He was sent down for 20 weeks (concurrent) on each count, which were contrary to the Anti-social Behaviour, Crime and Policing Act 2014.

He was also ordered to pay a £115 victim surcharge, but there was no order for costs due to lack of means. "

SWITZERLAND: No symbolic pardon for anti-fascist protestors in Geneva (swissinfo.ch, link):

"Parliament has refused to clear the name of seven people found guilty of rioting nearly 90 years ago. The Swiss militia army opened fire on civilians protesting against a meeting of fascists in the city of Geneva in 1932.

“One shot, aim low, fire!” was the order given by first lieutenant Raymond Burnat to his troops, called in to stop a demonstration by militant left-wing protestors rallying in the Plainpalais neighbourhood of Geneva. The shooting lasted all but 12 seconds (see video below) and left 13 people dead and 65 others injured on November 9, 1932.

The bloody incident occurred when left-wing demonstrators, led by the leader of the local Social Democratic Party, Léon Nicole, took to the streets to protest against a rally of supporters of the far-right politician, Georges Oltramare.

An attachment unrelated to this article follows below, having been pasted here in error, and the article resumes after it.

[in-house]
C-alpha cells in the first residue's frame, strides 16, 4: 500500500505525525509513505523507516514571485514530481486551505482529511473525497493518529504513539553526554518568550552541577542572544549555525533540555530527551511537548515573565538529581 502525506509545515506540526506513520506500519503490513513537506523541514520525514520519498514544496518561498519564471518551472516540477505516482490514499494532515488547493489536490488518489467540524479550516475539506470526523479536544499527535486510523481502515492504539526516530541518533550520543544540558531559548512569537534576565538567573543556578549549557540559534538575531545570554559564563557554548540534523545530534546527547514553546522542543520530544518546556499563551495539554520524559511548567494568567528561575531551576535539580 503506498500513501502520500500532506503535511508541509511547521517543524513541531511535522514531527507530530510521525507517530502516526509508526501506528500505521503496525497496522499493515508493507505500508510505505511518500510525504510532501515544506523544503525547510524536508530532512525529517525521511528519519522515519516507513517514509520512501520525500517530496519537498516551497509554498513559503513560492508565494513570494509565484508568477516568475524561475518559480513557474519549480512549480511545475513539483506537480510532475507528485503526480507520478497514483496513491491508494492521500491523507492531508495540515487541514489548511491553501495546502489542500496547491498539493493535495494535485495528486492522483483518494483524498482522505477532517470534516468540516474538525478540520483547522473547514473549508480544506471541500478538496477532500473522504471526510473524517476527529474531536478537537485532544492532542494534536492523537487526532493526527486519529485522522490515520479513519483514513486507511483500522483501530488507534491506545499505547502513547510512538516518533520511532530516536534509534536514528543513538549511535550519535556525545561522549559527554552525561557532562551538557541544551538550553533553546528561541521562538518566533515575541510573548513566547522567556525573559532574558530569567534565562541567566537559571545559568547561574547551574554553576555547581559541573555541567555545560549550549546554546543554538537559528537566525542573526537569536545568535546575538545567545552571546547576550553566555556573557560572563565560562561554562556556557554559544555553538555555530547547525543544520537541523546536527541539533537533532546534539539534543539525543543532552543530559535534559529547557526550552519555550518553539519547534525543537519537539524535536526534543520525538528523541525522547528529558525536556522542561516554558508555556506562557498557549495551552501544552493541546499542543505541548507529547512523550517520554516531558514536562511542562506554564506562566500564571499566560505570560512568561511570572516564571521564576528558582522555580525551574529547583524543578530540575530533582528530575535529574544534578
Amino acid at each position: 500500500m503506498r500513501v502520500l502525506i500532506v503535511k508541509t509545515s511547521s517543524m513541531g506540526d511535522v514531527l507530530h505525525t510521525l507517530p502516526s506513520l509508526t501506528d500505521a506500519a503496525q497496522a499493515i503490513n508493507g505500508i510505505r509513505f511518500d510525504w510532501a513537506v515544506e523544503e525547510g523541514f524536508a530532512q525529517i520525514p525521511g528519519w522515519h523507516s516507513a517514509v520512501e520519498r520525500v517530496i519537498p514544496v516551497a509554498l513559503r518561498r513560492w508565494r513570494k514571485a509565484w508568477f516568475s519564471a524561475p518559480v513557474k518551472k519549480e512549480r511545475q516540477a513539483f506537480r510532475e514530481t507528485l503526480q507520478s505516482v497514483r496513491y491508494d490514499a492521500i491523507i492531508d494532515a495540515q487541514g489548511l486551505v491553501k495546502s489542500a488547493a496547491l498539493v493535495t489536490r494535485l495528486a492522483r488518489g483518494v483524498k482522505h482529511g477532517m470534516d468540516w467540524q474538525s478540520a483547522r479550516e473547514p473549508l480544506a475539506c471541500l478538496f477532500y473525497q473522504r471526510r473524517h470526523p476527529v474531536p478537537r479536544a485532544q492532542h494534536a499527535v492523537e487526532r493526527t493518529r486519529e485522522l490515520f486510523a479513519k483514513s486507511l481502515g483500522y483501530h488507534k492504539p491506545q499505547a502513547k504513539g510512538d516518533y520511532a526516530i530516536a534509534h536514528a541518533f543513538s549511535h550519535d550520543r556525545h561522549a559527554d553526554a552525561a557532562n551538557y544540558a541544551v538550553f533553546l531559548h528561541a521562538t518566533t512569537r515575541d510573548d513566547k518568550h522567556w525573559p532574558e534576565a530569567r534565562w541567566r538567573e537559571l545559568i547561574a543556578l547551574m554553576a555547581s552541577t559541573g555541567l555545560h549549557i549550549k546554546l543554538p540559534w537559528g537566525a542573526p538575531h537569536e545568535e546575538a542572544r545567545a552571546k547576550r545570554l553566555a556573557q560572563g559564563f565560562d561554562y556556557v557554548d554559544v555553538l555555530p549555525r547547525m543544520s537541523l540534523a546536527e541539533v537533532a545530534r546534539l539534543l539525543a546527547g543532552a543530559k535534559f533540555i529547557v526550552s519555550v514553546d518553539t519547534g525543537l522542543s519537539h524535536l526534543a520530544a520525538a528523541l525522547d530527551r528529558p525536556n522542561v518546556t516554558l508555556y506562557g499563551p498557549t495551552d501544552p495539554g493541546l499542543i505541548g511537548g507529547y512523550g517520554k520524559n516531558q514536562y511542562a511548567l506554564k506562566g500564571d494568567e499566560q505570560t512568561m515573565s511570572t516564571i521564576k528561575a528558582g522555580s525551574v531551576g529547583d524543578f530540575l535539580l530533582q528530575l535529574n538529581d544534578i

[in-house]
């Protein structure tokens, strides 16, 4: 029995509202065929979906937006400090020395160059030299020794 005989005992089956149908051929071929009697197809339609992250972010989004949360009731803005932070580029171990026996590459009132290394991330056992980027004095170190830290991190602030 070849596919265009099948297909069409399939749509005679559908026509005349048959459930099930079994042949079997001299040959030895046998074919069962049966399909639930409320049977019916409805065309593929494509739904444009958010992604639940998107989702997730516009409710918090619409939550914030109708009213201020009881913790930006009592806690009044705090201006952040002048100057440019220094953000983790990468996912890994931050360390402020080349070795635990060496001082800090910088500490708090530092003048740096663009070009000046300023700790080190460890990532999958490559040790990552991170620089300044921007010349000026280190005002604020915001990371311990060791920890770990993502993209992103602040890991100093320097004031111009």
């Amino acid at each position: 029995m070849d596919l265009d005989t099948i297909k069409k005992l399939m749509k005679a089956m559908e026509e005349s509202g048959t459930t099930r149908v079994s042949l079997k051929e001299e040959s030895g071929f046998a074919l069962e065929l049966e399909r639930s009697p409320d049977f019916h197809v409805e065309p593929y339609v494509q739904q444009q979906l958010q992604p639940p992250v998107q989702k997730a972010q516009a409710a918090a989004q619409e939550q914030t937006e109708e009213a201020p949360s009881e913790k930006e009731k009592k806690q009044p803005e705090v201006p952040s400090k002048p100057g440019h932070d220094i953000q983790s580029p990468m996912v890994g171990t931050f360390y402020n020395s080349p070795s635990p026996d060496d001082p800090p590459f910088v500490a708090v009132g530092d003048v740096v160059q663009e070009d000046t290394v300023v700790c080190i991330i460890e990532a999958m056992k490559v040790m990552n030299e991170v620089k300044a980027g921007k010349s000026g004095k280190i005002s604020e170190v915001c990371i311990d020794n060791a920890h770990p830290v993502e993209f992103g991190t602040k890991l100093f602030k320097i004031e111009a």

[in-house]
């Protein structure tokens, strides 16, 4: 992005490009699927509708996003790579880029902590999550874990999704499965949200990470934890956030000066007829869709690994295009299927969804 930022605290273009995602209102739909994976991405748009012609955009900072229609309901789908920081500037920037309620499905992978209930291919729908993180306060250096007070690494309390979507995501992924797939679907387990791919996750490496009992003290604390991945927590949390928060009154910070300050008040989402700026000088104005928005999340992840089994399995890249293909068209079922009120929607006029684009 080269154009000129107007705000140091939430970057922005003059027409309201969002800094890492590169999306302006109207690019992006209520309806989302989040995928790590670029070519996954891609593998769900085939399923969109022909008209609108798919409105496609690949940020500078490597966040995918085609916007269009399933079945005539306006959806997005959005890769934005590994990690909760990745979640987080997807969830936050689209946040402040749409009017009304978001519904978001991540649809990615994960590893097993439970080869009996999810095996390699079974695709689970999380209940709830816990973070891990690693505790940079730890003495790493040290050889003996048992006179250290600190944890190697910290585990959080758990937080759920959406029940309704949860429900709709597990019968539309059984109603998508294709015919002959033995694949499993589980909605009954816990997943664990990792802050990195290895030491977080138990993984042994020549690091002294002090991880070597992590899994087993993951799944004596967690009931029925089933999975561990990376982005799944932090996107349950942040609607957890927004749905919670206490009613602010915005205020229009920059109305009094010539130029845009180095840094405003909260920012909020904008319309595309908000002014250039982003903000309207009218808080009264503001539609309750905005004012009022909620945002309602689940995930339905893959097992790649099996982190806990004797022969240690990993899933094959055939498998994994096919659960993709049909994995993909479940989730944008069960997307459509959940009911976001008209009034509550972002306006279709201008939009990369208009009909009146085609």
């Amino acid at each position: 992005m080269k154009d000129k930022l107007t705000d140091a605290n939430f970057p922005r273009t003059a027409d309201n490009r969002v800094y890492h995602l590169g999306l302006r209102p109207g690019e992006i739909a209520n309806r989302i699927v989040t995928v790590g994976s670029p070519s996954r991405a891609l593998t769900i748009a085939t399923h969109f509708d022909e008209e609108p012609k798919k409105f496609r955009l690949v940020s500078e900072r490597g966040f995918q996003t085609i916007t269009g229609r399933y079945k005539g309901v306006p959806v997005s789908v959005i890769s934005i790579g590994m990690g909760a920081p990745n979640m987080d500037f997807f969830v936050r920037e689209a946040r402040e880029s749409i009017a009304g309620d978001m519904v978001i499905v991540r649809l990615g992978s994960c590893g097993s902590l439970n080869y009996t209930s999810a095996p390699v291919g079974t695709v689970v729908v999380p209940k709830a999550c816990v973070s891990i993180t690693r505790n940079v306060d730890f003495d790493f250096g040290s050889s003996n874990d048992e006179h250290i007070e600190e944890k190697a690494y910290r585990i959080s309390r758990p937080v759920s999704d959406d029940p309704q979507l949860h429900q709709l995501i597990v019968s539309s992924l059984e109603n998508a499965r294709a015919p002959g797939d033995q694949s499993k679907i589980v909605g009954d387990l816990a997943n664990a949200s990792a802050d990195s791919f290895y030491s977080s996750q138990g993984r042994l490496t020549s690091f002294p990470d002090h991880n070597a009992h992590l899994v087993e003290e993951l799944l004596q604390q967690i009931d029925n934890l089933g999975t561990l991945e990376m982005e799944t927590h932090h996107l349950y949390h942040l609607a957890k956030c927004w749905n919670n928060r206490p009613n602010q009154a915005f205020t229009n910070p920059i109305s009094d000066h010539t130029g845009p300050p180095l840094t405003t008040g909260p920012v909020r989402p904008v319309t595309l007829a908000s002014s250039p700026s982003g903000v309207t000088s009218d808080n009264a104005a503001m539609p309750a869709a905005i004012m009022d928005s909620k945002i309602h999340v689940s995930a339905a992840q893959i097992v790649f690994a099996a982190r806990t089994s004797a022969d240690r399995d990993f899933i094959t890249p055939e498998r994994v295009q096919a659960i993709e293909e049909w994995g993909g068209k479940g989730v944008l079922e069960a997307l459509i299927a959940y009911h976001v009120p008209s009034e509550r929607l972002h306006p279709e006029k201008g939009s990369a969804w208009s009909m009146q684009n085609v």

Concerned about a wave of public unrest, the government of canton Geneva asked for support from the Swiss army, to maintain public order."

Salvini fumes at EU court ruling on refugee returns (euractiv, link):

"Italy’s hardline deputy prime minister reiterated his call to change the EU in reaction to a ruling by the European Court of Justice (ECJ) that refugees cannot be deported if their life or freedom is at risk in their home countries."

EU: Council discussing yet another small step towards full, open, democratic decision-making - ten years after the Lisbon Treaty - plus the Council's Annual Report on access to documents 2018

In its judgment the Court of Justice decided on 22 March 2018 in the
De Capitani judgment that access should be given to 4-column documents which set out of the state of play in secret trilogue meetings between the Council and the European Parliament as they formed an integral part of the legislative procedure even where negotiations are ongoing, should in principle be granted.